Supreme Court Rules: OSHA Vaccine Mandate Stayed; CMS Mandate In Effect

Alerts / January 14, 2022

Update: CMS recently modified compliance deadlines for facilities previously subject to the injunctions lifted by the Supreme Court. Those facilities must now comply with phase 1 of the CMS rule by February 13, 2022 and phase 2 by March 15, 2022. In addition, CMS has instructed surveyors to avoid enforcement and implementation of the mandate in Texas, where the CMS rule is still enjoined.

The Supreme Court issued opinions on both the request to stay the Occupational Safety and Health Administration (OSHA) vaccine mandate and the government’s request to lift the injunction of the Centers for Medicare & Medicaid Services (CMS) mandate six days after hearing expedited arguments.

  1. OSHA Vaccine Mandate.

In a 6-3 per curiam decision, the Supreme Court on Jan. 13 stayed enforcement of the OSHA vaccine mandate pending review in the Sixth Circuit, holding petitioners are likely to prevail on the merits that OSHA lacked the authority to enact the mandate that broadly regulates public health. The Court’s opinion emphasized that Congress granted OSHA regulatory powers to set “occupational” safety standards for employees — not enact broad public health measures. Here, OSHA requires 84 million Americans to either vaccinate or participate in a weekly testing protocol simply because they work for an employer with more than 100 employees and not because of any specific health risk unique to the workplace (such as researchers working in the presence of the COVID-19 virus or workers in particularly crowded or cramped environments). 

While recognizing COVID-19 presents a universal risk to all individuals, including while individuals are present at work, the Court rejected OSHA’s argument that COVID-19 is an occupational hazard subject to OSHA’s regulatory authority. In fact, the Court highlighted the absence of Congressional authority for the mandate, including the Senate’s majority vote actually disapproving of the regulation on Dec. 8, 2021. 

At bottom, the vaccine mandate impermissibly took on a general public health measure and not an occupational safety or health standard. The Court stayed the vaccine mandate pending the Sixth Circuit’s disposition of the petitions for review and the disposal of any timely sought writs of certiorari to the Supreme Court.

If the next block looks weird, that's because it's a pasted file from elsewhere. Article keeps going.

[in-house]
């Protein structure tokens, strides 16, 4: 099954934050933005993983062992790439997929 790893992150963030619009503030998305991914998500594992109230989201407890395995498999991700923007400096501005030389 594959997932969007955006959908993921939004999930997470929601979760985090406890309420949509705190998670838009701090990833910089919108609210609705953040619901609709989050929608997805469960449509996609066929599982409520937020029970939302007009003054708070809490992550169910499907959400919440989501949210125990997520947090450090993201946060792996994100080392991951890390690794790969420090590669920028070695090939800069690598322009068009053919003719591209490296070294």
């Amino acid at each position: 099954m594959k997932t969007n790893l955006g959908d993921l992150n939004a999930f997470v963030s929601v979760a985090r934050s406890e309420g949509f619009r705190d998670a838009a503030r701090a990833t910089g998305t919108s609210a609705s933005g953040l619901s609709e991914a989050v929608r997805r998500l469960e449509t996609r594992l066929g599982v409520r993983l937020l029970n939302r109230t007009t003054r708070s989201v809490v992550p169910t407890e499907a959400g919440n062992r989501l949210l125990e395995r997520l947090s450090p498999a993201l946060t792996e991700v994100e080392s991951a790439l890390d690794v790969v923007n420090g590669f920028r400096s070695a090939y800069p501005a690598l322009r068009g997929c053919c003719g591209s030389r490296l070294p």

Justice Neil Gorsuch, in a concurring opinion joined by Justices Clarence Thomas and Samuel Alito, wrote separately to stress the Court is tasked with resolving who in our constitutional system has the power to act. While the Court is not a public health agency, the Court must resolve questions about who has the authority to enact laws. The concurring opinion concludes that the vaccine mandate is a clear attempt at a “work-around” of Congress’s failure to act or grant OSHA the authority to enact sweeping standards of workers’ lives outside the workplace, which OSHA itself conceded two years ago.  

In a strongly worded dissent, Justices Stephen Breyer, Sonia Sotomayor and Elena Kagan write that “[t]oday, we are not wise.” According to the dissent, the Court “seriously misapplies the applicable legal standards” . . . and “stymies the Federal Government’s ability to counter the unparalleled threat that COVID-19 poses to our Nation’s workers.” The dissent emphasizes that the Court should defer to OSHA, which has determined that the mandate is “necessary” to prevent a “grave danger” from the “new hazard” and “physically harmful agent” of COVID-19. 

Where does this leave employers? OSHA’s Jan. 10 deadline to have a plan in effect with respect to vaccination and testing and Feb. 9 deadline to begin testing are no longer applicable. Employers, of course, remain free to implement or continue with safety protocols they deem necessary and consistent with state or local law. But until further action from the Sixth Circuit, and/or additional action from OSHA, the vaccine mandate imposes no obligation on employers.

  1. CMS Mandate.

In a 5-4 decision, the Supreme Court also lifted the injunctions on the CMS mandate, which requires vaccination for healthcare workers. The CMS rules apply to Medicare- and Medicaid-certified providers and suppliers. In its opinion, the Court stated that CMS has broad authority to condition facilities’ participation in the federal programs that CMS “finds necessary in the interest of the health and safety of individuals who are furnished services.” The Court also noted that facilities wishing to participate in Medicare and Medicaid have always been obligated to satisfy various conditions addressing the safe and effective provision of healthcare, as well as the qualifications and duties of healthcare workers.

The Court acknowledged that the vaccine mandate goes further than what has been done in the past, but stated that there has never before been a need to address an infection problem of this scale and scope. Further, the Court emphasized that vaccination requirements are common and that healthcare workers around the country are ordinarily required to be vaccinated for diseases such as hepatitis B, influenza, measles, mumps and rubella. The Court also found that the rule was not arbitrary or capricious and that CMS had good cause to delay the notice and comment period. The Court’s decision stayed the lower court preliminary injunctions enjoining the enforcement of the CMS mandate but did not rule on the merits.

Given this, facilities covered by the CMS rule must take steps to comply with phase 1 of the mandate by Jan. 27, 2022, and phase 2 by Feb. 28, 2022.

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